14. Matthew 6:13 tc Most mss (L W Δ Θ 0233 ƒ13 33 565 579 700 1241 1424 M sy sa Didache) read (though some with slight variation) ὅτι σοῦ ἐστιν ἡ βασιλεία καὶ ἡ δύναμις καὶ ἡ δόξα εἰς τοὺς αἰῶνας, ἀμήν (“for yours is the kingdom and the power and the glory forever, amen”) here. The reading without this sentence, though, is attested by generally better witnesses (א B D Z 0170 ƒ1 lat mae Or). The phrase was probably composed for the liturgy of the early church and most likely was based on 1 Chr 29:11-13; a scribe probably added the phrase at this point in the text for use in public scripture reading (see TCGNT 13-14). Both external and internal evidence argue for the shorter reading.tn The term πονηροῦ (ponērou) may be understood as specific and personified, referring to the devil, or possibly as a general reference to evil. It is most likely personified since it is articular (τοῦ πονηροῦ, tou ponērou). Cf. also “the evildoer” in 5:39, which is the same construction.
New English Translation (NET)

NET Bible® copyright ©1996-2017 by Biblical Studies Press, L.L.C. http://netbible.com All rights reserved.

John 15:10 New English Translation (NET Bible)

10 If you obey[a] my commandments, you will remain[b] in my love, just as I have obeyed[c] my Father’s commandments and remain[d] in his love.

Footnotes:

  1. John 15:10 tn Or “keep.”
  2. John 15:10 tn Or “reside.”
  3. John 15:10 tn Or “kept.”
  4. John 15:10 tn Or “reside.”
New English Translation (NET)

NET Bible® copyright ©1996-2017 by Biblical Studies Press, L.L.C. http://netbible.com All rights reserved.

John 15:11-14 New English Translation (NET Bible)

11 I have told you these things[a] so that my joy may be in you, and your joy may be complete. 12 My commandment is this—to love one another just as I have loved you.[b] 13 No one has greater love than this—that one lays down his life[c] for his friends. 14 You are my friends[d] if you do what I command you.

Footnotes:

  1. John 15:11 tn Grk “These things I have spoken to you.”
  2. John 15:12 sn Now the reference to the commandments (plural) in 15:10 have been reduced to a singular commandment: The disciples are to love one another, just as Jesus has loved them. This is the “new commandment” of John 13:34, and it is repeated in 15:17. The disciples’ love for one another is compared to Jesus’ love for them. How has Jesus shown his love for the disciples? This was illustrated in 13:1-20 in the washing of the disciples’ feet, introduced by the statement in 13:1 that Jesus loved them “to the end.” In context this constitutes a reference to Jesus’ self-sacrificial death on the cross on their behalf; the love they are to have for one another is so great that it must include a self-sacrificial willingness to die for one another if necessary. This is exactly what Jesus is discussing here, because he introduces the theme of his sacrificial death in the following verse. In John 10:18 and 14:31 Jesus spoke of his death on the cross as a commandment he had received from his Father, which also links the idea of commandment and love as they are linked here. One final note: It is not just the degree or intensity of the disciples’ love for one another that Jesus is referring to when he introduces by comparison his own death on the cross (that they must love one another enough to die for one another) but the very means of expressing that love: It is to express itself in self-sacrifice for one another, sacrifice up to the point of death, which is what Jesus himself did on the cross (cf. 1 John 3:16).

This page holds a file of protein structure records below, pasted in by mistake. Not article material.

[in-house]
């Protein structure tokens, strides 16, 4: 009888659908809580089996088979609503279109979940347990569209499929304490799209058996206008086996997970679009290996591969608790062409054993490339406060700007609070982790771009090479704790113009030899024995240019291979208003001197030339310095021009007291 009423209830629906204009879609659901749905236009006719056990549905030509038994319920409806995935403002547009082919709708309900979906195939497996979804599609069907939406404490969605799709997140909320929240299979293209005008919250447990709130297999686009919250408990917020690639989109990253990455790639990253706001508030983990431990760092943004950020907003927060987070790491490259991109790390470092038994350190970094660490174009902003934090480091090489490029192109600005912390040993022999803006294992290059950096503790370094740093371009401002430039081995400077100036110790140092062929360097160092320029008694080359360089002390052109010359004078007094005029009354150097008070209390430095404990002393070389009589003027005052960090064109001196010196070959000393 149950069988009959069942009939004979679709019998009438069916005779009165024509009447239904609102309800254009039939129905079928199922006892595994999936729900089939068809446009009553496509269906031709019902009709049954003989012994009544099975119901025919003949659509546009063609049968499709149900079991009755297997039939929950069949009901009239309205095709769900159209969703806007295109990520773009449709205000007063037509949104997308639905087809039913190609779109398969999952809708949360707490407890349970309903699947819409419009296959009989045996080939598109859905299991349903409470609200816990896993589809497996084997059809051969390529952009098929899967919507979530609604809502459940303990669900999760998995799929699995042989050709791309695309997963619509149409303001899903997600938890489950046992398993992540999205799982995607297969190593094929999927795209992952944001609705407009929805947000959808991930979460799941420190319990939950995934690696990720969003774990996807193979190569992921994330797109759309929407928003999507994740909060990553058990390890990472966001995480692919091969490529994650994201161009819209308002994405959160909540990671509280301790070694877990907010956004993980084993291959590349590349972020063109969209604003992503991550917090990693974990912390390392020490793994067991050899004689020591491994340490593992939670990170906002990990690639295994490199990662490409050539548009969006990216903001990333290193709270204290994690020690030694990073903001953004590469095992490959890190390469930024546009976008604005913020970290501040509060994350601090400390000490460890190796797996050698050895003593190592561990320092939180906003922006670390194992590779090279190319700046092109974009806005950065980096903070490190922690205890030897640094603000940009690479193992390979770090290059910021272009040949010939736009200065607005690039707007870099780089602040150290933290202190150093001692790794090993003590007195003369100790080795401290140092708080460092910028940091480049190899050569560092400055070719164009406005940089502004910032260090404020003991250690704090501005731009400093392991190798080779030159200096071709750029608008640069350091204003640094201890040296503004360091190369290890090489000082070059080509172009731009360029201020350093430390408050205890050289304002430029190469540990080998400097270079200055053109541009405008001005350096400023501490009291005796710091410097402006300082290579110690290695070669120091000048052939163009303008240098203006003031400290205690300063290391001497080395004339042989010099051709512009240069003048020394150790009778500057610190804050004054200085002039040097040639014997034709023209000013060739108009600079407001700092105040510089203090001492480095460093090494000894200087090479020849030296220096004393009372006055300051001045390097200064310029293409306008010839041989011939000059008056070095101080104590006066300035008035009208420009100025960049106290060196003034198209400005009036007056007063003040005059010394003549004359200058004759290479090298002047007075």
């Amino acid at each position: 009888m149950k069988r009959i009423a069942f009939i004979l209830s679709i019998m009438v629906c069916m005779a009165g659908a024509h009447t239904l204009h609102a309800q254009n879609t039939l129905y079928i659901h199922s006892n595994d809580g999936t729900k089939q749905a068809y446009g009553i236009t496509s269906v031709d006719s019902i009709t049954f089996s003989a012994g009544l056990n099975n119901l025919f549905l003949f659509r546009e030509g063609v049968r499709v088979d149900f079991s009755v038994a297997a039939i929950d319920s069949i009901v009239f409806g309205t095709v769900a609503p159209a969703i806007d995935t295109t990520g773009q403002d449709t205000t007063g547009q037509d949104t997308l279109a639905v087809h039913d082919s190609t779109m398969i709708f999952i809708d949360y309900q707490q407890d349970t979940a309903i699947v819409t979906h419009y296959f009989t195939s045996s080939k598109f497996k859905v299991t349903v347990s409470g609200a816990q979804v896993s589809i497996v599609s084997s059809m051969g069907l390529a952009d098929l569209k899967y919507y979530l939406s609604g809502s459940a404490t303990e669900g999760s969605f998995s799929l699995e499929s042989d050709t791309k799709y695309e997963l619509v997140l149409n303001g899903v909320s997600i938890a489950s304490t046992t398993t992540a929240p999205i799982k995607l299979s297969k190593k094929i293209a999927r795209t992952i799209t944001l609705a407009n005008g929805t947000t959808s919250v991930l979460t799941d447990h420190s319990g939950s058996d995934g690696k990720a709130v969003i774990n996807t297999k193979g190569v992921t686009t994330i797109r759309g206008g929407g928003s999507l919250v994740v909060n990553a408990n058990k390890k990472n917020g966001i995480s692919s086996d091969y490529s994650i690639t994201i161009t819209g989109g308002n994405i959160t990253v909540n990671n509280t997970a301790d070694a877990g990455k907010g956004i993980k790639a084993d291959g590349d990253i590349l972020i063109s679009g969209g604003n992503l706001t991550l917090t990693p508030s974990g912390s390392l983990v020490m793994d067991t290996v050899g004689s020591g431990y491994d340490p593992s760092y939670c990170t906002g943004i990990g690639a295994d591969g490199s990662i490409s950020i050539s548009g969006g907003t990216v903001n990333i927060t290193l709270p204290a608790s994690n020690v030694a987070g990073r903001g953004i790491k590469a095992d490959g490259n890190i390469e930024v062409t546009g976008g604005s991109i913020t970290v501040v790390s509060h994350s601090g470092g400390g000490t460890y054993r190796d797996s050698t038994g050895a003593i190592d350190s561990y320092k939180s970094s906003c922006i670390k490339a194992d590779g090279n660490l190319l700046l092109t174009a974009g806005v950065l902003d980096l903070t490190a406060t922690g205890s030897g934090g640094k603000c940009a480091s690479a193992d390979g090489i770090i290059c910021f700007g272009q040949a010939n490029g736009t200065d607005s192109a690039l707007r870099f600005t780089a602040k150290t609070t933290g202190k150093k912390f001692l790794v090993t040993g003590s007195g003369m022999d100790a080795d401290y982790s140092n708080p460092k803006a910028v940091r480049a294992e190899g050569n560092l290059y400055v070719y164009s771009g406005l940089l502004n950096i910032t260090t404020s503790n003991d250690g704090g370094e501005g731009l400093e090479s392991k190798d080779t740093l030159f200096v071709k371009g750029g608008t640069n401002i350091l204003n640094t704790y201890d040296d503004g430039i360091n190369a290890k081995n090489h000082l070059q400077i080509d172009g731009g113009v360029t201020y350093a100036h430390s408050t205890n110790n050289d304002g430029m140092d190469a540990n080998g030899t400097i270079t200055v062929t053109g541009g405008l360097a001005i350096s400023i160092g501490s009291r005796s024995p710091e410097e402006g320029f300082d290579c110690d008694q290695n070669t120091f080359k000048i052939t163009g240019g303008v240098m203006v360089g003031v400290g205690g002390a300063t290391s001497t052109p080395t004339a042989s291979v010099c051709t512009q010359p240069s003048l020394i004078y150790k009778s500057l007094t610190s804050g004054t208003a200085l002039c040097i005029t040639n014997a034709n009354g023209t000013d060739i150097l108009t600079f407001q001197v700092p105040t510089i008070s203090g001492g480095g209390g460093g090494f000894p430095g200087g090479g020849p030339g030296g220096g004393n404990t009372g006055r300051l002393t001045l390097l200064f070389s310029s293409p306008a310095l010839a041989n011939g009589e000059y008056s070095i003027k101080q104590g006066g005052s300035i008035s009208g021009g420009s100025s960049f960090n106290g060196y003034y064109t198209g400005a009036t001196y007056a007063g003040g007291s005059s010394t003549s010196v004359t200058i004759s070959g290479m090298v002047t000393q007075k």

3. John 15:13 tn Or “one dies willingly.”
  4. John 15:14 sn This verse really explains John 15:10 in another way. Those who keep Jesus’ commandments are called his friends, those friends for whom he lays down his life (v. 13). It is possible to understand this verse as referring to a smaller group within Christianity as a whole, perhaps only the apostles who were present when Jesus spoke these words. Some have supported this by comparing it to the small group of associates and advisers to the Roman Emperor who were called “Friends of the Emperor.” Others would see these words as addressed only to those Christians who as disciples were obedient to Jesus. In either case the result would be to create a sort of “inner circle” of Christians who are more privileged than mere “believers” or average Christians. In context, it seems clear that Jesus’ words must be addressed to all true Christians, not just some narrower category of believers, because Jesus’ sacrificial death, which is his act of love toward his friends (v. 13) applies to all Christians equally (cf. John 13:1).
New English Translation (NET)

NET Bible® copyright ©1996-2017 by Biblical Studies Press, L.L.C. http://netbible.com All rights reserved.